Indifference curves provide an analytical tool for looking at all the choices that provide a single level of utility. They eliminate any need for placing numerical values on utility and help to illuminate the process of making utility-maximizing decisions. They also provide the basis for a more detailed investigation of the complementary motivations that arise in response to a change in a price, wage or rate of return - namely, the substitution and income effects.
If you are finding it a little tricky to sketch diagrams that show substitution and income effects so that the points of tangency all come out correctly, it may be useful to follow this procedure.
Step 1. Begin with a budget constraint showing the choice between two goods, which this example will call "candy" and "movies". Choose a point A which will be the optimal choice, where the indifference curve will be tangent - but it is often easier not to draw in the indifference curve just yet. See Figure B7.
Step 2. Now the price of movies changes: let's say that it rises. That shifts the budget set inward. You know that the higher price will push the decision-maker down to a lower level of utility, represented by a lower indifference curve. But at this stage, draw only the new budget set. See Figure B8.
Step 3. The key tool in distinguishing between substitution and income effects is to insert a dashed line, parallel to the new budget line. This line is a graphical tool that allows you to distinguish between the two changes: (1) the effect on consumption of the two goods of the shift in prices - with the level of utility remaining unchanged - which is the substitution effect; and (2) the effect on consumption of the two goods of shifting from one indifference curve to the other - with relative prices staying unchanged - which is the income effect. The dashed line is inserted in this step. The trick is to have the dashed line travel close to the original choice A, but not directly through point A. See Figure B9.
Step 4. Now, draw the original indifference curve, so that it is tangent to both point A on the original budget line and to a point C on the dashed line. Many students find it easiest to first select the tangency point C where the original indifference curve touches the dashed line, and then to draw the original indifference curve through A and C. The substitution effect is illustrated by the movement along the original indifference curve as prices change but the level of utility holds constant, from A to C. As expected, the substitution effect leads to less consumed of the good that is relatively more expensive, as shown by the "s" (substitution) arrow on the vertical axis, and more consumed of the good that is relatively less expensive, as shown by the "s" arrow on the horizontal axis. See Figure B10.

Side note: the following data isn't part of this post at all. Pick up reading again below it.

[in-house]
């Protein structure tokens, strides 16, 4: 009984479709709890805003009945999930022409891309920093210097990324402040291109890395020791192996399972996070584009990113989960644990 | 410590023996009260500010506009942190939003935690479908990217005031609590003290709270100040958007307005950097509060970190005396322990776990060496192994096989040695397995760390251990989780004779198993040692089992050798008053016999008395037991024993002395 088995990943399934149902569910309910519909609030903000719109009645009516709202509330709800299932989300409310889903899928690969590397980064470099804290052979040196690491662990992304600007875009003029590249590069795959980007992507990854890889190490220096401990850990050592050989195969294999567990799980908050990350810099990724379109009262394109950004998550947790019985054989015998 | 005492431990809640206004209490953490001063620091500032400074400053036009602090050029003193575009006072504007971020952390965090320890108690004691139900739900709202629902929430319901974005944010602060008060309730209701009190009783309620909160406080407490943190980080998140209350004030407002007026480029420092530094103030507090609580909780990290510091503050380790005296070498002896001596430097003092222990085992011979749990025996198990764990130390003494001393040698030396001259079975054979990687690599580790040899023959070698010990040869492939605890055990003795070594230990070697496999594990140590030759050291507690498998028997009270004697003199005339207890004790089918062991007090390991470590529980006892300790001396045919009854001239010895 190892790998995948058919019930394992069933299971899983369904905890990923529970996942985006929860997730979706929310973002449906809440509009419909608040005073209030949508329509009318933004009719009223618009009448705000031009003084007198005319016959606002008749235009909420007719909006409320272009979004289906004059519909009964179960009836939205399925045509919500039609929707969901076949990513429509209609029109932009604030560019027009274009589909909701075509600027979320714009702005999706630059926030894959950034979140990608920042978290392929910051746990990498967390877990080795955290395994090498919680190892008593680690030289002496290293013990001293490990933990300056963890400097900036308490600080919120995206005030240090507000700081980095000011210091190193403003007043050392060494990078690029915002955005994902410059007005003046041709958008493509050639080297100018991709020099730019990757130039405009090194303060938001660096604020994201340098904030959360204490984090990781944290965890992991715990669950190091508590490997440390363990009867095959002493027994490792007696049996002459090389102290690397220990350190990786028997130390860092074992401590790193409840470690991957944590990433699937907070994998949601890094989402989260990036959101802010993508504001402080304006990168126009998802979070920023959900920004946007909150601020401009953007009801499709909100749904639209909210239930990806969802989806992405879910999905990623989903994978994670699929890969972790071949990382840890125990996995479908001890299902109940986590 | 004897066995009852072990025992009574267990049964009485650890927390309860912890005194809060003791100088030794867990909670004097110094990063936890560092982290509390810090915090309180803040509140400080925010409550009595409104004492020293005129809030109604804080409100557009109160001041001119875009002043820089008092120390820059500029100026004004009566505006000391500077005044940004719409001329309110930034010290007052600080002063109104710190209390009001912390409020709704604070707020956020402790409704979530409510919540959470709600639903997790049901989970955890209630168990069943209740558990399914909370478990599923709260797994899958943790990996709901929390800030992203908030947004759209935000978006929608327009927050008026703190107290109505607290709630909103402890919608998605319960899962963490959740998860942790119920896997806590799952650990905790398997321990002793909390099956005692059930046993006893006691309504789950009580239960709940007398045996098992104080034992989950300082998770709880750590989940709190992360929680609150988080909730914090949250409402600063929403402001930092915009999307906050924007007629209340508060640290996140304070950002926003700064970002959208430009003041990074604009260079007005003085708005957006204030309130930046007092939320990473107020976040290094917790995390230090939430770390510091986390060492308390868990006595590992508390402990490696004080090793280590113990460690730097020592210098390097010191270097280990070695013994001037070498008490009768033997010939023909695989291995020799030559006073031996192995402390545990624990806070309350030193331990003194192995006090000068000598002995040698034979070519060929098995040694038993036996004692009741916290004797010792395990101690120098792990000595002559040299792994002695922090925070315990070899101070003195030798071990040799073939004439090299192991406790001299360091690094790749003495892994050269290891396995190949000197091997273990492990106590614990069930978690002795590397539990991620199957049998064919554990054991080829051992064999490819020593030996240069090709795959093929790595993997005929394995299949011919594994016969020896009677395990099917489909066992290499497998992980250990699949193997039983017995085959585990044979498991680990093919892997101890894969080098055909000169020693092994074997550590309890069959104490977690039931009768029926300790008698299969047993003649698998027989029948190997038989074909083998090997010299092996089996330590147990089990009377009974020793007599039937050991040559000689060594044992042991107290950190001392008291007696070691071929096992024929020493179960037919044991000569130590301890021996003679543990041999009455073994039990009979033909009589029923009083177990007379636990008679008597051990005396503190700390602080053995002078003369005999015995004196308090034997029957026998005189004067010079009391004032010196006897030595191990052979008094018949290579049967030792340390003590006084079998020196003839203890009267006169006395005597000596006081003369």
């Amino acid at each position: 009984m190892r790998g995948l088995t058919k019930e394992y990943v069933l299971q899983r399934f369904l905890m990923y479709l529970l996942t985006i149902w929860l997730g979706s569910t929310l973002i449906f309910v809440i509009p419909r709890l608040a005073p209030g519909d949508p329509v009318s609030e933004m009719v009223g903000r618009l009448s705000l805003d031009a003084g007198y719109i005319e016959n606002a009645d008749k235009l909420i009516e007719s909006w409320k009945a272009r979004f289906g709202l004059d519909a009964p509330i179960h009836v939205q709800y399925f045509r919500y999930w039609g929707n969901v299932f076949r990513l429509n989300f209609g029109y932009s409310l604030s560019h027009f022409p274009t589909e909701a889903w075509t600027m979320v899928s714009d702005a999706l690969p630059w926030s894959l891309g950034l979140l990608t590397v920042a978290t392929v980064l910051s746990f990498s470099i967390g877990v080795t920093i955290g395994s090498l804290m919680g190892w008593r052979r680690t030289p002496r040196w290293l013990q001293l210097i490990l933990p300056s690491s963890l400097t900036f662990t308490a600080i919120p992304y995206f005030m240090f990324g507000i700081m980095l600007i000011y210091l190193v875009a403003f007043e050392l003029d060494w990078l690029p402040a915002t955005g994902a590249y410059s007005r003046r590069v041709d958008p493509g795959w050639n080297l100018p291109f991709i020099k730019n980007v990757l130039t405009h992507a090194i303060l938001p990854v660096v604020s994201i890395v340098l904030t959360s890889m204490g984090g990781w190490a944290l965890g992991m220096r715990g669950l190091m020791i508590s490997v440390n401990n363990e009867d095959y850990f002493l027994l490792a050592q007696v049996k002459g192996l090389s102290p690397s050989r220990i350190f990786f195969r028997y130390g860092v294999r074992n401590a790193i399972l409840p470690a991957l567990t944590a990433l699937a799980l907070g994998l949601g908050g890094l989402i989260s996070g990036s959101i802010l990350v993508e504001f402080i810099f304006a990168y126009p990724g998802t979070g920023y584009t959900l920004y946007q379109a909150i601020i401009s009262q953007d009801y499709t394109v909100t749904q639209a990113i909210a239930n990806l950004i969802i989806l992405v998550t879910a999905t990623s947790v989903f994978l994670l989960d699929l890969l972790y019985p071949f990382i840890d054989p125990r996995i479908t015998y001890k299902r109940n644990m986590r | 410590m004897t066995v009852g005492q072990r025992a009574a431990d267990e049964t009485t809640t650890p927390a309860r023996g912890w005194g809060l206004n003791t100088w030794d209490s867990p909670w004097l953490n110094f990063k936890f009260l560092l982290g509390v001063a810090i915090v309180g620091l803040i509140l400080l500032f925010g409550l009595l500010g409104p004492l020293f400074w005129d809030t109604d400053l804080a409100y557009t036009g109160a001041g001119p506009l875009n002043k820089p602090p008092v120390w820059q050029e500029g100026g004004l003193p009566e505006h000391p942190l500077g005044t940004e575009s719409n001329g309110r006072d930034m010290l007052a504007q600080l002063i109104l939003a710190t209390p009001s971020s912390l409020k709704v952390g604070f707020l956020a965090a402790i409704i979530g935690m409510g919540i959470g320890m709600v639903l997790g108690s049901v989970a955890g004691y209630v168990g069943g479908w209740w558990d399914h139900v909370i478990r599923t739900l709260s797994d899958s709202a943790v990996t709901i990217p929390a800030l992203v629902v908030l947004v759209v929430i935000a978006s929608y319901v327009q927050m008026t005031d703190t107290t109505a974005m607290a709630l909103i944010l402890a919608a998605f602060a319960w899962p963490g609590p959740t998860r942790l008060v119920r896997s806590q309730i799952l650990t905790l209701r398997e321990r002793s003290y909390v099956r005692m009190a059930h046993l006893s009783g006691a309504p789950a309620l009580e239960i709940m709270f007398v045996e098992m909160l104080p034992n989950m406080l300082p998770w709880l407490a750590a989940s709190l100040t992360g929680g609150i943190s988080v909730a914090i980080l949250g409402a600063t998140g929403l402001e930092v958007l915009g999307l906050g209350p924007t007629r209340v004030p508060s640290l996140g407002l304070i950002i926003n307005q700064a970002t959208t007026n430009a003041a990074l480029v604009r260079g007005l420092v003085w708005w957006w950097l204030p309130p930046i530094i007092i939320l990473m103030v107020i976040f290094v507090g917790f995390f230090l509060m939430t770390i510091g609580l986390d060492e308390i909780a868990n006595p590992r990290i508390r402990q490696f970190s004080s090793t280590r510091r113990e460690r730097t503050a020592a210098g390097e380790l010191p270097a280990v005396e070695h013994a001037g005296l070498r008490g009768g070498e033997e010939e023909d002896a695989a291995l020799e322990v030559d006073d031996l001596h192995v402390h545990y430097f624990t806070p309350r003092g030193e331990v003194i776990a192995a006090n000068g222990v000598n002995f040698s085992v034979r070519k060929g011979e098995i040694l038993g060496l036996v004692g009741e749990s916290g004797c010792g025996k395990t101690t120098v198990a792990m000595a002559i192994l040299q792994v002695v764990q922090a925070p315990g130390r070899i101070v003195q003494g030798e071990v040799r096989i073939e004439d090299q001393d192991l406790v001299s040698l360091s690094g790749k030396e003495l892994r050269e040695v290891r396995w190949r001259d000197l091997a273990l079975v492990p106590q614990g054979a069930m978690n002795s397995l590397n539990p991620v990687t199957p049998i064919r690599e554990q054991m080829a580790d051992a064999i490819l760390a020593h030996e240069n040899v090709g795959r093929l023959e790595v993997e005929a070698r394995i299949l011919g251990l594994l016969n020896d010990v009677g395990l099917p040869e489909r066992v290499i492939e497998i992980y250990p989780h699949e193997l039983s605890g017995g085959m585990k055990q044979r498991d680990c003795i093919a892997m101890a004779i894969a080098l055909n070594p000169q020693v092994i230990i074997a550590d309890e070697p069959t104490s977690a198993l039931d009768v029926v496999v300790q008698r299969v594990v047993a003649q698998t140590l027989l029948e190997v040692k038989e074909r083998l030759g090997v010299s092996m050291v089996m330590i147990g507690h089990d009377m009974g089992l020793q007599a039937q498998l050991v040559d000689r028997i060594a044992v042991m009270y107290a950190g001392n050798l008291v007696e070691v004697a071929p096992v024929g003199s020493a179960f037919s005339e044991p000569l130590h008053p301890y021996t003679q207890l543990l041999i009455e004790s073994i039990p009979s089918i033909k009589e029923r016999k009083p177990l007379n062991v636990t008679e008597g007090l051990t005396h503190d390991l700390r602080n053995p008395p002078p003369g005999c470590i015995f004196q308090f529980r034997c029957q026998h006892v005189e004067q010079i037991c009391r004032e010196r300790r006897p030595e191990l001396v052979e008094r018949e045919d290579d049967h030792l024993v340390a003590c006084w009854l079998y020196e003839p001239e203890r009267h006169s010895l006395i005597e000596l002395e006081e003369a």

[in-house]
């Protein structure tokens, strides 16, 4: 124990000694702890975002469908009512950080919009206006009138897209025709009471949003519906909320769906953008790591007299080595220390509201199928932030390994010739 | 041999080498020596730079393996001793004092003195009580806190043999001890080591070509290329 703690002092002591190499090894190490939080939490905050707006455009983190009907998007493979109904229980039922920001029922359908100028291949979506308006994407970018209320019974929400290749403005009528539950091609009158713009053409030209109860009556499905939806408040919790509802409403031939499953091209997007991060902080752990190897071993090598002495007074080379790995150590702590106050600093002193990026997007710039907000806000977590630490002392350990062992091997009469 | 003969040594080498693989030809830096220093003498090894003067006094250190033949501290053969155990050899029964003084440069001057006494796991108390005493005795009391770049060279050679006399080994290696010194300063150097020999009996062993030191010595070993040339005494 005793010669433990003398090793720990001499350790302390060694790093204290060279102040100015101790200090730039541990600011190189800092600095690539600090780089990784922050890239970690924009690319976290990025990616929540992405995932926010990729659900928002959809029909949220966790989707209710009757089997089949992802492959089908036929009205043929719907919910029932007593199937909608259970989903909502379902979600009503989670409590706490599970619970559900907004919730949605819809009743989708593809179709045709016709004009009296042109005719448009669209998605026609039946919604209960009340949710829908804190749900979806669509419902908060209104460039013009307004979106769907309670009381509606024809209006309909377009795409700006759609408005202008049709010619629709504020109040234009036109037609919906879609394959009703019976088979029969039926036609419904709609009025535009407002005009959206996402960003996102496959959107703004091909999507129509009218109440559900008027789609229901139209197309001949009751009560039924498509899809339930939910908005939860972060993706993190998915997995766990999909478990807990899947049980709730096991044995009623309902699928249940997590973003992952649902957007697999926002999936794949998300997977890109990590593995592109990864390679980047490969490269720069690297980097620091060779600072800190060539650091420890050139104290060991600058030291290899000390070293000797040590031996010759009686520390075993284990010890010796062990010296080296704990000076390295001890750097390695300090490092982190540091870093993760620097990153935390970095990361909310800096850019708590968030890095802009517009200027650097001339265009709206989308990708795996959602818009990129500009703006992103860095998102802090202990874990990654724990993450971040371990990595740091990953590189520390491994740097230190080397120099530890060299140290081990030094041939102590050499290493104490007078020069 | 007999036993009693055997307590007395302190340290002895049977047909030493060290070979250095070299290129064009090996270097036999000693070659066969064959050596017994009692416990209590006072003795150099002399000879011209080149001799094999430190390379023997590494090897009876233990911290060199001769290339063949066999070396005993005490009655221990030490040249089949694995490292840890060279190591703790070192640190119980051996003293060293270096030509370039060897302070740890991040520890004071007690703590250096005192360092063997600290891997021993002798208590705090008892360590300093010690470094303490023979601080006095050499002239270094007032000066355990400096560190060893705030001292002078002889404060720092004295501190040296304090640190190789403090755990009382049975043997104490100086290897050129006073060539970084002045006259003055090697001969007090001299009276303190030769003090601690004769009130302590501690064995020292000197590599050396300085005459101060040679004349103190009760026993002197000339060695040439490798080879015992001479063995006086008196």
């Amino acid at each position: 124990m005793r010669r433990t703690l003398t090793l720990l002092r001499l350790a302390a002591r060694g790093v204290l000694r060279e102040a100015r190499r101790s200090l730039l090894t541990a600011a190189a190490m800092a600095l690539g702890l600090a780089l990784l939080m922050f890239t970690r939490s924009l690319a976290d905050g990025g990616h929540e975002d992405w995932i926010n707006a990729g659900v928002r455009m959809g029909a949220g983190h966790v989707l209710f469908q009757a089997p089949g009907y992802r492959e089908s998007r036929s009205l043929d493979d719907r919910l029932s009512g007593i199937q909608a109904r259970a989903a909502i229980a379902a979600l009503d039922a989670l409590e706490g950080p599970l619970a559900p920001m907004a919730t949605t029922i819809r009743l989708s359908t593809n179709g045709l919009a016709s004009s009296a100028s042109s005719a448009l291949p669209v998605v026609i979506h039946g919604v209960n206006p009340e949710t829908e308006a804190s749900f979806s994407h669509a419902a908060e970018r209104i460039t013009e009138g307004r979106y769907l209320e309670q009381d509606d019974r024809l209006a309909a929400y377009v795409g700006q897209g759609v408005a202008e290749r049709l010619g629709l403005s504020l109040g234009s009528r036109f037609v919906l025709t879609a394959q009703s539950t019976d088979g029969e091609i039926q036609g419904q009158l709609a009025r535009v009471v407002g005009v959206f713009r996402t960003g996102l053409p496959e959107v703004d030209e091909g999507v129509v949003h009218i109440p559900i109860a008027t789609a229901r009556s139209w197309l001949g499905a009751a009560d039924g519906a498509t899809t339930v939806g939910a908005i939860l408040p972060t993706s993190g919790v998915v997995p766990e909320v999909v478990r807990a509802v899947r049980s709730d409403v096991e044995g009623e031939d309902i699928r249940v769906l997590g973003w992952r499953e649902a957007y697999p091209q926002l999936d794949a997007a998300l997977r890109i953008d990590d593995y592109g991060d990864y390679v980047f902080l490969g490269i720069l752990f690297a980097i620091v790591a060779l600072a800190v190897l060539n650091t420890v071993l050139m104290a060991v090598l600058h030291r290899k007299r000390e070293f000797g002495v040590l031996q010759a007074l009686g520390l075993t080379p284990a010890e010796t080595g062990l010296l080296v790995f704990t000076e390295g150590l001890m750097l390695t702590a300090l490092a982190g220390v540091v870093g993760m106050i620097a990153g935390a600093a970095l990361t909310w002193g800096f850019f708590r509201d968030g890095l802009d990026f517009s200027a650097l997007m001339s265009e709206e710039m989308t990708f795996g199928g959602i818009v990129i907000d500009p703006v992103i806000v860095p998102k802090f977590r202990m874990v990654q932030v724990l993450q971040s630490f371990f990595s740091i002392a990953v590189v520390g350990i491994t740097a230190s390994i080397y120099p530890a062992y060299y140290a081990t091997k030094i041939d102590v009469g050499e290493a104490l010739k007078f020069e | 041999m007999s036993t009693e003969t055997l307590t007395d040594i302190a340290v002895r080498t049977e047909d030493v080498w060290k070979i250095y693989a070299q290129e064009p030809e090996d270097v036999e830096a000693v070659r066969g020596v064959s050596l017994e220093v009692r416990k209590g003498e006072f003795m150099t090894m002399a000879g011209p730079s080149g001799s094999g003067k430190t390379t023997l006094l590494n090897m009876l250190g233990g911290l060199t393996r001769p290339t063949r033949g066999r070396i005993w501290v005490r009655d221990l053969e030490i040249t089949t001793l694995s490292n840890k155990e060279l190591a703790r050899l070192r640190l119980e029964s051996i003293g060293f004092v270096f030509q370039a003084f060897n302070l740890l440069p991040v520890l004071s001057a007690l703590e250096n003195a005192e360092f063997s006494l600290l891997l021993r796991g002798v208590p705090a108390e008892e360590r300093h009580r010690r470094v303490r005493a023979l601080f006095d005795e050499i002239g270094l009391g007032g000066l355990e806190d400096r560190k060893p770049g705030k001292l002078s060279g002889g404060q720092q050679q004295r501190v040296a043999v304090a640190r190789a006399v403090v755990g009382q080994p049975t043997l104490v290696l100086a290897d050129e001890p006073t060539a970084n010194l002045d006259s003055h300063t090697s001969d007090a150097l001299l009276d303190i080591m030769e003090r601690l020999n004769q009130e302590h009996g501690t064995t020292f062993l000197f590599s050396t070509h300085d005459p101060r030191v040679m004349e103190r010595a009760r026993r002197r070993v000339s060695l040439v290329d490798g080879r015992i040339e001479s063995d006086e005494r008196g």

Step 5. With the substitution effect in place, now choose utility-maximizing point B on the new opportunity set. When you choose point B, think about whether you wish the substitution or the income effect to have a larger impact on the good (in this case, candy) on the horizontal axis. If you choose point B to be directly in a vertical line with point A (as is illustrated here), then the income effect will be exactly offsetting the substitution effect on the horizontal axis. If you insert point B so that it lies a little to right of the original point A, then the substitution effect will exceed the income effect. If you insert point B so that it lies a little to the left of point A, then the income effect will exceed the substitution effect. The income effect is the movement from C to B, showing how choices shifted as a result of the decline in buying power and the movement between two levels of utility, with relative prices remaining the same. With normal goods, the negative income effect means less consumed of each good, as shown by the direction of the "i" (income effect) arrows on the vertical and horizontal axes. See Figure B11.
In sketching substitution and income effect diagrams, you may wish to practice some of the following variations: (1) Price falls instead of a rising; (2) The price change affects the good on either the vertical or the horizontal axis; (3) Sketch these diagrams so that the substitution effect exceeds the income effect; the income effect exceeds the substitution effect; and the two effects are equal.
One final note: The helpful dashed line can be drawn tangent to the new indifference curve, and parallel to the original budget line, rather than tangent to the original indifference curve and parallel to the new budget line. Some students find this approach more intuitively clear. The answers you get about the direction and relative sizes of the substitution and income effects, however, should be the same.